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South Korean officer killed in clash with Chinese fishermen

December 11, 2011 | 10:28 pm

REPORTING FROM SEOUL –- A South Korean coast guard officer was stabbed to death and a colleague was injured Monday in a scuffle that took place after the officers boarded a Chinese trawler suspected of illegal fishing, authorities said.

The 41-year-old South Korean officer was conducting a search of the steering room about 7 a.m. Monday when he was fatally stabbed in the side with a piece of glass yielded by the vessel’s Chinese captain, authorities said.

The critically wounded officer was flown to a nearby hospital with another officer who suffered less-serious undisclosed stomach injuries.

South Korean coast guard officials said they set out to seize two Chinese vessels fishing about 55 miles off the coast and managed to take control of one of the boats.

During the subsequent search, the second fishing boat rammed the seized vessel, prompting nine Chinese fishermen on board to attack the officers. The boarded vessel was seized, along with nine crewmen.

The incident marked the second time that a South Korean coast guard officer has died since 2008 as Seoul has taken a harsher stand in what it calls irresponsible Chinese fishing in the Yellow Sea between the two nations.

The Ministry of Foreign Affairs in Seoul on Monday summoned the Chinese ambassador to explain the incident. South Korean officials told reporters they were asking for Chinese cooperation and said they hoped the death would not worsen relationships between the two nations.

South Korean press reported that the Chinese ambassador said “the Chinese government has been continually educating the fishermen,” to no avail.

South Korean officials said the boarding was made to send a message to Chinese captains about increased illegal fishing off South Korean waters. So far this year, 475 Chinese-run boats have been seized, compared with 370 for all of 2010.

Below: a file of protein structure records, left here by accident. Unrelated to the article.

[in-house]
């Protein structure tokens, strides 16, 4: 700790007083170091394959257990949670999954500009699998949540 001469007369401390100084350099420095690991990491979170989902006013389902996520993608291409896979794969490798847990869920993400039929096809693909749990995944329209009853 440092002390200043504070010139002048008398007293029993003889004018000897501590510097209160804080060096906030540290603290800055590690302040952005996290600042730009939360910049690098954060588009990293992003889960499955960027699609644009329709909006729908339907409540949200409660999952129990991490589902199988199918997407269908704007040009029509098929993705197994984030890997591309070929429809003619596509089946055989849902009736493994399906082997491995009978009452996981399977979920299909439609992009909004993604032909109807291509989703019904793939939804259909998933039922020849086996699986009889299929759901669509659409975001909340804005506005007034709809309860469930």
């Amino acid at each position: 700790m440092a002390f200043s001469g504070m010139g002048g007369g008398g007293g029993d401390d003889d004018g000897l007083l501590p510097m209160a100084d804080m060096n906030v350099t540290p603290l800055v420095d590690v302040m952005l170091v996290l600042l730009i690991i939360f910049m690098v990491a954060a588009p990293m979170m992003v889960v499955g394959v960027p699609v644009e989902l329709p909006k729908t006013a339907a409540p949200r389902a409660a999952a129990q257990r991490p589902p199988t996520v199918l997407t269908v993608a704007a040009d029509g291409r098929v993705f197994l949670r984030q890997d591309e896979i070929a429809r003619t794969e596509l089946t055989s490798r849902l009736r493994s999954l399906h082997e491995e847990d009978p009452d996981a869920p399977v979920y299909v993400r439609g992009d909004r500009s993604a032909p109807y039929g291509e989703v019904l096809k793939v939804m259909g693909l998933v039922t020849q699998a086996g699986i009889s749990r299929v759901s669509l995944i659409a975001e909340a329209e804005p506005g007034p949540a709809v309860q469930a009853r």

In one boarding this year, South Korean coast guard officials used tear gas and rubber bullets to subdue Chinese fishermen wielding clubs and shovels. In all, 21 Chinese were arrested but later released after paying fines.

In another case, a Chinese fishing vessel overturned after ramming a South Korean coast guard vessel. Two fishermen were killed in the incident.

South Korean military experts on Monday called for China to better control and monitor the actions of its commercial fishing fleets.

“There needs to be a strict crackdown by the Chinese,” said Moon Hong-sik, a research fellow at the Institute for National Security Strategy in Seoul. “It’s very hard to police all the illegal fishing."

Beijing did not immediately comment publicly on the incident.

A story in a Chinese weekly newspaper recently quoted fishermen saying they often became confused over the maritime boundaries. Chinese fishermen have wandered into foreign waters after depleting the catch within their own jurisdiction, the newspaper said.


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Arrest of Chinese boat captain by Japan stirs old rivalry

-- John M. Glionna

Photo: An unidentified Chinese fishing boat captain, center, is led by South Korean police officers to the coast guard office in Incheon on Monday, Dec. 12, 2011. Credit: Ha Sa-hun / Associated Press